I wouldn't worry too much about selling the AR: there are plenty around, they are the most fungible firearms going, and you can always buy another one if you later change your mind.

I also wouldn't worry too much about having missed the absolute high point in prices by 2-5 weeks (assuming that is accurate). Hanging on for a potential higher price some unknown time down the road might be fine if you were simply trying to maximize the return on your $800 investment. But your post suggests that you need to sell the AR in order to purchase the 550 ... and life is short. Might as well arrange your affairs to get what you really want.

usmc1371
June 11, 2009, 02:30 PM
When I first read this post I thought to my self.. I have a cz 550 375 that I won, and have no money invested in that I don't really need. Maybe I could trade it. But I have an ar. And the 375 is fun as hell to shoot (do not shoot it across your hood my jeep windshield is destroyed from one shot) Now that i thinki about you should keep your ar and save up for a 375. its better to have both.

wickedsprint
June 11, 2009, 03:48 PM
It's not a funds issue. I have a desire to somewhat consolidate my firearms. Maybe I should have done two separate threads of "Should I sell my AR" and "Should I get a CZ550" haha.

sumpnz
June 11, 2009, 04:33 PM
Get the 550. If you have to sell the AR to afford the 550, or you just don't really think you like having and shooting AR's, then go ahead and sell it. Otherwise, keep it and have both.

I've got 2 550's and wouldn't trade for much of anything. Planning to get 453 too. Great rifles.

blendingnoise
June 11, 2009, 05:23 PM
I would probably choose less of a cannon though. Like the 6.5x55 or similar, as my recoil sensitivity would not appreciate the 375 H&H.
listen to this poster.

This is not mine personally but man is it a blast to shoot and if you like good looking rifles then the FS is the one to go for. Look at it. The iron sights are really nice and work fine out to 100yds (longest I have shot it) It also has a set trigger which is very very appreciated for bench work.
http://xs540.xs.to/xs540/09244/)790.jpg

Dr. Tad Hussein Winslow
June 11, 2009, 05:27 PM
Blendingnoise, is it just me, or does that FS looks like it's NOT the standard 20" bbl'ed gun? To me that looks 22" or longer.... ??

Reid73
June 11, 2009, 05:36 PM
I would probably choose less of a cannon though. Like the 6.5x55 or similar, as my recoil sensitivity would not appreciate the 375 H&H.6.5x55 is a fine calibre but he already has a .243, which pretty much covers the same ground. Apparently he wants a .375 for 'romantic' reasons rather than practical.

The loading table for my .375 H&H Lee Loader sums it up well. I will try to remember to dig it out and post a relevant extract.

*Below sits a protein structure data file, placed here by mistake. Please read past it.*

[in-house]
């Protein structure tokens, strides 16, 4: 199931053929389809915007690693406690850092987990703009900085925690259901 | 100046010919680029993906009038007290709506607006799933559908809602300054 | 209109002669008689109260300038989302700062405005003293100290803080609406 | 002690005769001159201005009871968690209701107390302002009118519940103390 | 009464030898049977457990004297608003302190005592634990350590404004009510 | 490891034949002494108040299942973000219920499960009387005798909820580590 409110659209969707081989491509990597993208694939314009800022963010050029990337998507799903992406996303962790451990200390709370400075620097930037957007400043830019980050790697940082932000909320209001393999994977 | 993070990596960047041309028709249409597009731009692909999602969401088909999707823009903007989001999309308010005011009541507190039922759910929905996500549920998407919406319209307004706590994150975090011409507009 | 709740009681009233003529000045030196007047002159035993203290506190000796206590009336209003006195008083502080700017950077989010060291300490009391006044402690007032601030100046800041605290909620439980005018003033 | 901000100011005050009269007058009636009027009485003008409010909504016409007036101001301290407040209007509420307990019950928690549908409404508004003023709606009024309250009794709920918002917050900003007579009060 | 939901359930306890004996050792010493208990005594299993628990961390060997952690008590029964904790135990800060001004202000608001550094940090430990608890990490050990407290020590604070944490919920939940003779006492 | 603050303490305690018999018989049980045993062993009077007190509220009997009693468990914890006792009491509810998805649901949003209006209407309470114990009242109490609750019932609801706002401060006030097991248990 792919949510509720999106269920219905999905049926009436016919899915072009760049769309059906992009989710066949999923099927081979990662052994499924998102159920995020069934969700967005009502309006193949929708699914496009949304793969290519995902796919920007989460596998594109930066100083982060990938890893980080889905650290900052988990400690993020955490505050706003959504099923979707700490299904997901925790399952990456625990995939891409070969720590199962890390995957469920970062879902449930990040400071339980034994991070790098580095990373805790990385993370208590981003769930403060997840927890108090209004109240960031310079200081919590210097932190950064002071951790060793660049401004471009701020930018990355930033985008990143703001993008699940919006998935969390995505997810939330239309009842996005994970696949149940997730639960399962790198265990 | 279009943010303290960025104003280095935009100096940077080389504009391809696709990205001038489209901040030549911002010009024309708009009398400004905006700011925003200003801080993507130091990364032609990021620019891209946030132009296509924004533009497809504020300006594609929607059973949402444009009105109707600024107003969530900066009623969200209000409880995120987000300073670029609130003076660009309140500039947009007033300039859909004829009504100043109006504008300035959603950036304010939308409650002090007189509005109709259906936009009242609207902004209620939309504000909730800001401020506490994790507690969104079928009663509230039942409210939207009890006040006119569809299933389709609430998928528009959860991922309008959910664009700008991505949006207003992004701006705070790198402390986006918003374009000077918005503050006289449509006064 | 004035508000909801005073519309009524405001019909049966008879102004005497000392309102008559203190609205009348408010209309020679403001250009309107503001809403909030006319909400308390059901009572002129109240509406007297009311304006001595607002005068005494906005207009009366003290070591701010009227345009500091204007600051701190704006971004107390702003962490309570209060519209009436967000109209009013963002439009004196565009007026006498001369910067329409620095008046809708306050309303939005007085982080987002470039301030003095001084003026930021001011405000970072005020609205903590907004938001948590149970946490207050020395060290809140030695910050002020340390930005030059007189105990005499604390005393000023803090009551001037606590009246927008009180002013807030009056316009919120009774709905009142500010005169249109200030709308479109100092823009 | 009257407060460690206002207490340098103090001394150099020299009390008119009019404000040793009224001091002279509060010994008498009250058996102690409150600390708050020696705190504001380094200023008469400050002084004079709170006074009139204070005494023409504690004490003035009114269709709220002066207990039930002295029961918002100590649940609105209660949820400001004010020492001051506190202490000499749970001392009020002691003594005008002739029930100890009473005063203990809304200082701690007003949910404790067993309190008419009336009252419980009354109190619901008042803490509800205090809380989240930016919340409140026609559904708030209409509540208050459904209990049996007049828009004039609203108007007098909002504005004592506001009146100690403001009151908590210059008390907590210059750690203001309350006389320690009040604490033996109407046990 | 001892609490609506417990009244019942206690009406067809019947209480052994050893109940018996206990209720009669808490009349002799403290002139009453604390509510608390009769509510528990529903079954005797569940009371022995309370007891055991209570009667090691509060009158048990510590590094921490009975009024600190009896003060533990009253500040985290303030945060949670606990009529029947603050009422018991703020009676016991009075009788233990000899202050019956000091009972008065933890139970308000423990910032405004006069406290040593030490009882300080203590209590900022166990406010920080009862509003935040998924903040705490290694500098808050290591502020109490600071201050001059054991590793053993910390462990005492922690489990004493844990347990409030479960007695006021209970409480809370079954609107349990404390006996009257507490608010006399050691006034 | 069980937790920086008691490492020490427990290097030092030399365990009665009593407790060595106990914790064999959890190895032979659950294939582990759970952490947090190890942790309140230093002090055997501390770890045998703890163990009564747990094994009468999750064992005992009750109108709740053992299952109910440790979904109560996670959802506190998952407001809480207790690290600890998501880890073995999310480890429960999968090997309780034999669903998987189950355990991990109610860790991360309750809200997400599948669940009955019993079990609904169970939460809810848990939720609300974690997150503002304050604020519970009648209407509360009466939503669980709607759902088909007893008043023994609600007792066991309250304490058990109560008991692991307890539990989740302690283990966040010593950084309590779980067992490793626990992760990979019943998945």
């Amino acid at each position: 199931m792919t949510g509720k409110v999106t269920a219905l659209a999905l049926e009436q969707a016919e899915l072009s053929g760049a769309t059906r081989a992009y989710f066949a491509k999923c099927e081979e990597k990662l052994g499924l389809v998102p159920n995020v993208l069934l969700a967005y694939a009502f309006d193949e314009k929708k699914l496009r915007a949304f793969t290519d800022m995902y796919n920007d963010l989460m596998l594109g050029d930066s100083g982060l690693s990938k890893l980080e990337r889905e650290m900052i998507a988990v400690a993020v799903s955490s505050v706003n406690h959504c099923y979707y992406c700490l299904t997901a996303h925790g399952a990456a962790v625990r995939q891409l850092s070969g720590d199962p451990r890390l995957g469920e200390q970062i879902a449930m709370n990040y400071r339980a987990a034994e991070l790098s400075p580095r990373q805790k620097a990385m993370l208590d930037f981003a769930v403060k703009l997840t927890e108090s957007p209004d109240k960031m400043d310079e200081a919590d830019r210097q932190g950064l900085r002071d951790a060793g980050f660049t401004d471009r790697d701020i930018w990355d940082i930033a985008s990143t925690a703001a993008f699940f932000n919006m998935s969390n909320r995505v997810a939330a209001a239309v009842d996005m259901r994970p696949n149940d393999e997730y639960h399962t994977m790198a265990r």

wickedsprint
June 11, 2009, 05:41 PM
Reid I think you hit the nail on the head.

I've run some threads discussing downsizing, but the fact is I simply want the big CZ. I feel less bad about adding another rifle if I offload one, and the AR makes the most sense for me to offload.

Practicality is up for debate. I can hunt big game with it, but other than that the recoil, ammo price and weight rule out a good chunk of its limited practicality.

It's as much a novelty as the AR, but it opens up some hunting that the AR and .243 are either not legal or optimum for.

Blendingnoise, that's a fine looking rifle.

Reid73
June 11, 2009, 05:58 PM
the recoil, ammo price and weight rule out a good chunk of its limited practicalityActually it's not all that bad.

The recoil will be a very large step up from your .243, but most people can adapt. Use a high quality recoil pad, natch. It will help to start out with 270 grain bullets rather than 300. Speer makes its Hot-Cor® in 235 grains, which I would think would be even better if you can find them.

The price of ammunition is certainly higher than something in the .308 or .30/06 class, but if you reload it is not too bad. Even if you don't, fact is you won't be shooting as much at a session as you would with your .243.

The 550 is known for being one of the heavier .375s, but if that is a significant concern you can go lighter in other brands. E.g., my old peep-sighted Sako Finnbear weighs 8 pounds unloaded (not knocking the 550, just saying that you have options). Of course, there are pros and cons to everything and you may want a heavier rifle if you are concerned about the recoil (although correct fit is at least equally important as weight).

wickedsprint
June 11, 2009, 06:08 PM
I'm not worried about the recoil, like an idiot I sold a nice .375 H&H I owned previously. :(

You're right, its recoil is not that stout. It is stout enough for me to not enjoy a long session at the range or for introducing new shooters to rifle shooting fundamentals. haha.

stubbicatt
June 11, 2009, 11:14 PM
About that...

When I was a newbie, a "friend" introduced me to bolt actioned rifles with his 375 H&H. I still have the scar on my eyebrow where I got

scoped.:cuss:

He's dead now.

Gunther
June 11, 2009, 11:19 PM
NO, with whats going on in the world/country right now hold onto your AR, you can always get a 375, sometimes relatively cheap due to buyers remorse over recoil and price of ammo. Just stay put for the short term. My 2 cents!

Reid73
June 12, 2009, 12:02 AM
The loading table for my .375 H&H Lee Loader sums it up well. I will try to remember to dig it out and post a relevant extract.Okay, I found it:

"The 375 H&H Magnum was introduced in 1912 by the famous gunsmiths Holland & Holland of London. This was the first use of the belted magnum cartridge. It certainly is powerful enough for any game on earth. Many more 375 H&H guns are sold annually than there are African hunters. Perhaps you will never hunt cape buffalo, rhino or elephant in Africa and only a gun enthusiast will understand why you own one – it’s hopeless to try to explain to a non-shooter."[emphasis added]